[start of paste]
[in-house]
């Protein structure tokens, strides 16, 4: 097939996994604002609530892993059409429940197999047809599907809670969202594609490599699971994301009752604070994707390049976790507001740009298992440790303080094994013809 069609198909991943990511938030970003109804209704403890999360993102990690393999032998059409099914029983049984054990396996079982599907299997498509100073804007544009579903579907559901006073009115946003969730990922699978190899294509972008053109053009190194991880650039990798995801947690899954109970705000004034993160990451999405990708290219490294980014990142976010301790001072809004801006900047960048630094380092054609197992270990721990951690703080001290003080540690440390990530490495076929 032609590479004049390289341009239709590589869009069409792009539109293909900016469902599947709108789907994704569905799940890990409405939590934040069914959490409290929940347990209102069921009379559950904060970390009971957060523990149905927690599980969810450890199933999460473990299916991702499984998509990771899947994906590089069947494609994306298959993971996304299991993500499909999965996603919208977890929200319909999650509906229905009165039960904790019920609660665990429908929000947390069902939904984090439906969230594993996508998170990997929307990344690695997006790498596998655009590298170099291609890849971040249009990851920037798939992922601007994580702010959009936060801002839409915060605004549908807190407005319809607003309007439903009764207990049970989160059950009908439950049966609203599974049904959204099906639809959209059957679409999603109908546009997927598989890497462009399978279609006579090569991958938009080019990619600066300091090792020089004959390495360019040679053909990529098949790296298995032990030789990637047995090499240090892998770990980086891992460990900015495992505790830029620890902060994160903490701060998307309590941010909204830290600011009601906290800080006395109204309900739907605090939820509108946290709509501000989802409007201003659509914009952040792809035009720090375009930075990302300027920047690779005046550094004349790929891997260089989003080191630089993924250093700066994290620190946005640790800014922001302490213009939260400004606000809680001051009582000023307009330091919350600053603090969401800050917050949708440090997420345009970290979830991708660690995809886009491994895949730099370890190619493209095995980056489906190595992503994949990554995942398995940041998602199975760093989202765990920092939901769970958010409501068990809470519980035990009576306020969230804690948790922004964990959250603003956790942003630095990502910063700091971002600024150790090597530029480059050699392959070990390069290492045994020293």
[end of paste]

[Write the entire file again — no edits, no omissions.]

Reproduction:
[in-house]
């Protein structure tokens, strides 16, 4: 097939996994604002609530892993059409429940197999047809599907809670969202594609490599699971994301009752604070994707390049976790507001740009298992440790303080094994013809 069609198909991943990511938030970003109804209704403890999360993102990690393999032998059409099914029983049984054990396996079982599907299997498509100073804007544009579903579907559901006073009115946003969730990922699978190899294509972008053109053009190194991880650039990798995801947690899954109970705000004034993160990451999405990708290219490294980014990142976010301790001072809004801006900047960048630094380092054609197992270990721990951690703080001290003080540690440390990530490495076929 032609590479004049390289341009239709590589869009069409792009539109293909900016469902599947709108789907994704569905799940890990409405939590934040069914959490409290929940347990209102069921009379559950904060970390009971957060523990149905927690599980969810450890199933999460473990299916991702499984998509990771899947994906590089069947494609994306298959993971996304299991993500499909999965996603919208977890929200319909999650509906229905009165039960904790019920609660665990429908929000947390069902939904984090439906969230594993996508998170990997929307990344690695997006790498596998655009590298170099291609890849971040249009990851920037798939992922601007994580702010959009936060801002839409915060605004549908807190407005319809607003309007439903009764207990049970989160059950009908439950049966609203599974049904959204099906639809959209059957679409999603109908546009997927598989890497462009399978279609006579090569991958938009080019990619600066300091090792020089004959390495360019040679053909990529098949790296298995032990030789990637047995090499240090892998770990980086891992460990900015495992505790830029620890902060994160903490701060998307309590941010909204830290600011009601906290800080006395109204309900739907605090939820509108946290709509501000989802409007201003659509914009952040792809035009720090375009930075990302300027920047690779005046550094004349790929891997260089989003080191630089993924250093700066994290620190946005640790800014922001302490213009939260400004606000809680001051009582000023307009330091919350600053603090969401800050917050949708440090997420345009970290979830991708660690995809886009491994895949730099370890190619493209095995980056489906190595992503994949990554995942398995940041998602199975760093989202765990920092939901769970958010409501068990809470519980035990009576306020969230804690948790922004964990959250603003956790942003630095990502910063700091971002600024150790090597530029480059050699392959070990390069290492045994020293």